This journalist turned BMC and Ford competition chief found early fame as a championship-winning co-driver aboard a series of TRs
“I think in motor sport terms the TR is every bit as iconic as the Mini, the Escort and the Quattro. You have to remember that in the late ’50s they were everywhere. If you were on a rally with an entry of 100 cars, as many as 50 would be Triumphs. It became the car to have. The TR2 was very rugged; I suppose you could say agricultural, but also fast and reliable.
Of course, it was also very low and I remember losing a minute on one rally just trying to get out of the car – the base of the door kept hitting the kerb!
“You didn’t have to do much to make them competitive, that was the key. Back then rally cars really were production cars.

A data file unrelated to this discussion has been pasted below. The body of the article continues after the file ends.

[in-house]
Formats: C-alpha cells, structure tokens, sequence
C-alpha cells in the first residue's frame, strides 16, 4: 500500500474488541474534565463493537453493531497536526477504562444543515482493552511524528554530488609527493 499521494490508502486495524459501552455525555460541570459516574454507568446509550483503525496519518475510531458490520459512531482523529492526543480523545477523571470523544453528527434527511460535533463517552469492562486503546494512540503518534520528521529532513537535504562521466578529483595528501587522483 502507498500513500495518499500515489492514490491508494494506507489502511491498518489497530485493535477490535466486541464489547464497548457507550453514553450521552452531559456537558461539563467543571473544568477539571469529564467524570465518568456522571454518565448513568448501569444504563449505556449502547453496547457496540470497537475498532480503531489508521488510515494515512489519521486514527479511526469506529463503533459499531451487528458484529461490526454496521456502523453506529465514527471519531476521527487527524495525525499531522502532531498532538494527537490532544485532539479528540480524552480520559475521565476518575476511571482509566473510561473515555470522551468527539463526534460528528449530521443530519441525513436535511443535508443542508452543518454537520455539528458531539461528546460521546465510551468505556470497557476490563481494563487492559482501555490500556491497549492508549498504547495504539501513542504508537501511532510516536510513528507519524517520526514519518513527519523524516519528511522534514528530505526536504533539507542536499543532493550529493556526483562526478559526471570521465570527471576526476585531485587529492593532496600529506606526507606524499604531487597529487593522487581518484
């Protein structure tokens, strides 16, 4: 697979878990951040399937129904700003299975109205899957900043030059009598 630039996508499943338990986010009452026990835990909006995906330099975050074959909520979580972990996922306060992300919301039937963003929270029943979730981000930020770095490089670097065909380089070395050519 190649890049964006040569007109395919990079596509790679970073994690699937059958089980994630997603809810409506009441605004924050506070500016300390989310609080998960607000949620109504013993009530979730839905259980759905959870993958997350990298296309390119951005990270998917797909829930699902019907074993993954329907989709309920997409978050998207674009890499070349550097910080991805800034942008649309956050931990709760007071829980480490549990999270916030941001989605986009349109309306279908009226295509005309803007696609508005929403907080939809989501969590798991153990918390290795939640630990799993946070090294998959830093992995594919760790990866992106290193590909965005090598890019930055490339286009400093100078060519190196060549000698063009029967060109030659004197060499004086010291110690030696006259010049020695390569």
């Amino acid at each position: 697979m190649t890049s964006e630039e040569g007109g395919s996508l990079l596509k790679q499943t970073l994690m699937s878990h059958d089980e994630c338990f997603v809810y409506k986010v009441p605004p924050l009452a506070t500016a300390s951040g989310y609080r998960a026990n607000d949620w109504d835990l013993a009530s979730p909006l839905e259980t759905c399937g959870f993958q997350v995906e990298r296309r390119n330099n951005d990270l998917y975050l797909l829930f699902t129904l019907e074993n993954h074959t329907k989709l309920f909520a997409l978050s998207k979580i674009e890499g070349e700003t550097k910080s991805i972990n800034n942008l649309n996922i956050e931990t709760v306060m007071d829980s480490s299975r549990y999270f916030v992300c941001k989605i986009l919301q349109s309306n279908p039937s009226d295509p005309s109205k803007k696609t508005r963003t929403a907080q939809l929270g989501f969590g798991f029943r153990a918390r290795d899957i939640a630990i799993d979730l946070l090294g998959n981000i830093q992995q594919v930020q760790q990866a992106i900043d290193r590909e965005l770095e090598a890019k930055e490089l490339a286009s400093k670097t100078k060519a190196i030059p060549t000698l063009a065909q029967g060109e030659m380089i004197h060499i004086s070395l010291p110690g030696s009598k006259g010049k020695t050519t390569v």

On one occasion I borrowed a TR from a dealer in Stoke on Trent and all we did was pump up the tyres a bit, attach some cardboard to the dashboard to stop reflections from the map light and off we went. I drove the car back to the showroom the following Monday.
“I was lucky enough to win the [inaugural] British Rally Championship in 1958 co-driving for Ron Gouldbourn [in a TR3A]. We also won our class on the Tulip Rally that same year. It’s been a long time since I last experienced a TR but I do have very fond memories of them.”
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